533 F2d 19 Mitchell v. Ford Motor Company
533 F.2d 19
Ernest F. MITCHELL, Jr., et al., Plaintiffs-Appellees,
FORD MOTOR COMPANY, Defendant-Appellant.
United States Court of Appeals,
March 29, 1976.
Eugene M. Van Loan, III, Manchester, N. H., with whom Wadleigh, Starr, Peters, Dunn & Kohls, Manchester, N. H., was on brief, for appellant.
David J. Killkelley, Laconia, N. H., with whom Nighswander, Lord, Martin & Killkelley, Laconia, N. H., was on brief, for plaintiffs-appellees.
Before COFFIN, Chief Judge, ALDRICH and McENTEE, Circuit Judges.
ALDRICH, Senior Circuit Judge.
This is a diversity action brought in the District Court for the District of New Hampshire against a manufacturer for personal injury allegedly due to a defectively designed brake lever (handle) on a dump truck. The sole issue we reach is whether there was evidence to support the jury finding of liability.
On plaintiff's evidence plaintiff, a contractor, purchased the truck when it was a few months old, and had been driven about 5,000 miles. Approximately one year and 20,000 miles later, the accident occurred. Plaintiff was not the sole user of the truck, but he drove it regularly. On the day in question, while backing down a slight incline to connect with a trailer, he accidentally struck the trailer and started it down the incline. He stopped the truck, took the motor out of gear, pulled on the handbrake, left the truck, and pursued the trailer. The brake did not hold, and the truck backed over him. The brake would have held if it had been fully applied.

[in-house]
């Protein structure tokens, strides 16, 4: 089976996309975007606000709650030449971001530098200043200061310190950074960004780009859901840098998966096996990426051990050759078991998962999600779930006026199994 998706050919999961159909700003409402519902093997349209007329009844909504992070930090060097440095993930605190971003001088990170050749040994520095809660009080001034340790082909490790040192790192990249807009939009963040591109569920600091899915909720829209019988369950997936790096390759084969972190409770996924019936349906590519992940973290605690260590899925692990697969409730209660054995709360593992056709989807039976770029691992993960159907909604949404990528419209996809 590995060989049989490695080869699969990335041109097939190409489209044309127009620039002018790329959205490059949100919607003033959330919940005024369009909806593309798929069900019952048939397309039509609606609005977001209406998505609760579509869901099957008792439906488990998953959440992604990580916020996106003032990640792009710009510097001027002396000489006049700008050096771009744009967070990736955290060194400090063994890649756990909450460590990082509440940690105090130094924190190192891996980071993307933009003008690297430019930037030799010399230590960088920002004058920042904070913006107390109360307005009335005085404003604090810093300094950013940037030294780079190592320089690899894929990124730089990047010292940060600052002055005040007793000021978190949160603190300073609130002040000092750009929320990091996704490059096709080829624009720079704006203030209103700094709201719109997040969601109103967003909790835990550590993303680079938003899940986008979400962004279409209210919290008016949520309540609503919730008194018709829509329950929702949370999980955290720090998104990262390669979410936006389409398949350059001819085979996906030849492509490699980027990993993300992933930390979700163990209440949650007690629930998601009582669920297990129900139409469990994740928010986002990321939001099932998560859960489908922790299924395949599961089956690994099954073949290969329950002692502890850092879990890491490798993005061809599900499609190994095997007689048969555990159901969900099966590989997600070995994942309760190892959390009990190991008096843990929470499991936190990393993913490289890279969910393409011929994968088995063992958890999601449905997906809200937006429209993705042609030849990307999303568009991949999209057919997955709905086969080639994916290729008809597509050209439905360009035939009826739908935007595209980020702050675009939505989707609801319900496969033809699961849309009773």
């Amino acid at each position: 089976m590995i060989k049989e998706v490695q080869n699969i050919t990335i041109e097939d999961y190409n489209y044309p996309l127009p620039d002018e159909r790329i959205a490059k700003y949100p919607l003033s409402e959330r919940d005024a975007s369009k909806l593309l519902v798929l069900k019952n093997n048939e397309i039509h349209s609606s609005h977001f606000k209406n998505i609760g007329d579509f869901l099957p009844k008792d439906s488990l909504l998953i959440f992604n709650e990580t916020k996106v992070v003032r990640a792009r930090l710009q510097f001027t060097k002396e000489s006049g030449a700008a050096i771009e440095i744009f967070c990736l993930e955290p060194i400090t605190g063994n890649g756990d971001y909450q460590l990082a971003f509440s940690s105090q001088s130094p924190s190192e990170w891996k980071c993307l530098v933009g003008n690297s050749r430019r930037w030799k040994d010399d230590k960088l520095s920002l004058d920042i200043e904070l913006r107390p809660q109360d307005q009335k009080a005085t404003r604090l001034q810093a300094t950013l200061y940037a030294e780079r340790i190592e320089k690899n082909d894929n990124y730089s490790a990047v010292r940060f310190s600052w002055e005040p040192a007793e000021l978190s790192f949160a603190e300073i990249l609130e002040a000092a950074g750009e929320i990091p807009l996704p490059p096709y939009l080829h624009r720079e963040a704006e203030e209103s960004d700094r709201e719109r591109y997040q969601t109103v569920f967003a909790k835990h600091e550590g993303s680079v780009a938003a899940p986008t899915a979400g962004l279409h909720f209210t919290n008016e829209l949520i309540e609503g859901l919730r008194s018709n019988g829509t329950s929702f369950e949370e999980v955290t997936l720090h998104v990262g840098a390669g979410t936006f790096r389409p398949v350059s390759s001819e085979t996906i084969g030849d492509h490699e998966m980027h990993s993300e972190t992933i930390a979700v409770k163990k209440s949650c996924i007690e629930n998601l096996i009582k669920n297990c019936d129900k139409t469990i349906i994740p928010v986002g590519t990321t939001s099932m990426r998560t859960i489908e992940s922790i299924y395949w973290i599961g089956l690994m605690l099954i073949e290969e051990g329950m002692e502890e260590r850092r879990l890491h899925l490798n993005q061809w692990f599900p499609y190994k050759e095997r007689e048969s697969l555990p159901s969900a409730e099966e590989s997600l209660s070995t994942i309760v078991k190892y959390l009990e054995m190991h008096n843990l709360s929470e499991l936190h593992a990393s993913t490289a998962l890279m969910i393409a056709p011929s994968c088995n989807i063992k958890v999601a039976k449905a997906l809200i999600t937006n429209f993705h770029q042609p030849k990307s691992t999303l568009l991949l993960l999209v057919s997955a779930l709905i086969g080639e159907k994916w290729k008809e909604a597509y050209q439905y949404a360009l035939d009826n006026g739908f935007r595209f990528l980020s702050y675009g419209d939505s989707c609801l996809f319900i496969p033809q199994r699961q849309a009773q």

Plaintiff was 5'4 tall and, accordingly, drove the truck with the seat all the way forward. Because of brake wear, which increased the lever's "travel," if fully applied at the time of the accident the lever would have come to within three inches of the seat in the forward position. Plaintiff's experts testified that, because of its shortness, this made application awkward, especially if the user employed a particular grip or grasp, and that, in their opinion, a proper design would have provided a longer lever to clear the top of the seat. Although defendant asserted a reason for the supplied length, we accept plaintiff's experts' opinion, but subject to other established factors which have a bearing on the ultimate conclusion.
As manufactured, the lever did not come close to the seat. Anticipating wear, defendant had provided a compensatory adjustment. After the accident such an adjustment was made. It took but minutes. While not, of course, determinative, there was no affirmative evidence that defendant was ever aware of a handle problem.1
Before addressing basic principles, we must fault plaintiff's brief in two particulars. First, it says that the defect was not obvious. Secondly, it says plaintiff should not have to "continuously make an adjustment to the brake to fit his height" "every time (he) uses the truck." These are patent attempts to shift the facts to avoid the issues. Of course the defect if it was a defect was obvious. There was no suggestion that anything had gone suddenly wrong. Brake wear is gradual, and in the case of the handle's changed position, perceptible. We refrain from answering plaintiff's brief's other contention, that a condition that developed during 25,000 miles and had never been corrected, would require adjustment "every time he uses the truck."
Even the strict admiralty doctrine of unseaworthiness liability without fault does not require perfection. See Mitchell v. Trawler Racer, Inc., 1960, 362 U.S. 539, 550, 80 S.Ct. 926, 933, 4 L.Ed.2d 941, 948; Doucette v. Vincent, 1 Cir., 1952, 194 F.2d 834, 837-38. There is probably little that could not be improved, or, at least, that some person having sufficient qualifications to be called an expert would not say could have been improved, selecting, after the event, which design would have been better. That, however, is not the test. As the court said in Weakley v. Fischbach & Moore, Inc., 5 Cir., 1975, 515 F.2d 1260, at 1267-68,